As a business owner, it is your responsibility to create a safe working environment for your employees — especially if you work in a hazardous industry. However, accidents can still occur even if you have taken all sensible safety measures such as investing in personal protective equipment and keeping a clutter-free workspace.
Workers’ compensation is a unique type of insurance that provides employees with medical coverage, as well as compensation for lost income when a job-related illness or injury prevents them from being able to work. It also protects you, as an employer, from costly lawsuits stemming from these incidents.
The Basics of Workers’ Compensation
Most U.S. states require employers with one or more part-time or full-time employees to purchase workers’ compensation as a separate insurance policy. States usually have has a no-fault workers’ compensation law, which entitles an employee who suffers a work-related injury or illness to receive benefits, no matter who is to blame.
Provided they meet all eligibility requirements, the sick or injured worker can receive medical coverage and temporary compensation. In some cases, the employee might also be able to receive permanent compensation and job retraining. If the employee dies as a result of a workplace incident, their surviving spouse and dependents can receive death benefits.
Who Does Workers’ Compensation Cover?
Workers’ compensation includes all full- or part-time employees, except for independent contractors and domestic servants working in private homes. Sole proprietors and partners are also excluded from coverage but can elect to be included. On the other hand, coverage includes corporate officers, but they can elect to be excluded.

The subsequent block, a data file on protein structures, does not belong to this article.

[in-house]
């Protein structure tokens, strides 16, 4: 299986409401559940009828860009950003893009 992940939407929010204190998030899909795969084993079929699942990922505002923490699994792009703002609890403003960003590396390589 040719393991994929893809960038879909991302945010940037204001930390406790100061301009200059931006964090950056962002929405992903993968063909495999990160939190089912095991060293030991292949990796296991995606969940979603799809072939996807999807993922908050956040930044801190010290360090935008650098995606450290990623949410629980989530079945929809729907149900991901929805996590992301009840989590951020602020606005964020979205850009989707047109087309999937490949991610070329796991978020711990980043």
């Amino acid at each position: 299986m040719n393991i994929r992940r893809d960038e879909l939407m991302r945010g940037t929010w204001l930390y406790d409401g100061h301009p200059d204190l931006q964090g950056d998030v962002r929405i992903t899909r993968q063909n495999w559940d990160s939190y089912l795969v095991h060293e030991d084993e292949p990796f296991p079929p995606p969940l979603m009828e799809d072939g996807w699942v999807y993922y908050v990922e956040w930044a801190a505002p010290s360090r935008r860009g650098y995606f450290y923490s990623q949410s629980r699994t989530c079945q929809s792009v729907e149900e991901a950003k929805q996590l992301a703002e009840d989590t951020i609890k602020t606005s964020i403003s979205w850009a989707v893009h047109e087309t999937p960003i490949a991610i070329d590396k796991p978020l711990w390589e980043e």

Workers’ compensation insurance policies cover reasonable and necessary medical expenses related to an affected worker’s job-related illness or injury. For example, if the injured employee’s physician determines they need additional rehabilitation or therapy to help with their recovery, workers’ compensation can cover those costs as well. In addition, injured workers may receive:
- Temporary or permanent total disability benefits
- Temporary or permanent partial disability benefits
- Death/dependency benefits when an employee dies as a result of a work-related injury or illness
How Can You Get a Policy?
Employers in Texas and Arizona have a variety of options when it comes to obtaining workers’ compensation insurance coverage. If you’re looking to purchase a policy, your first step is to find a qualified brokerage to meet your needs. At Contractors Mark, we have the experience to understand all the ins and outs of workers’ compensation laws, and we can help guide you to the right coverage for your business. Contact us today to learn more.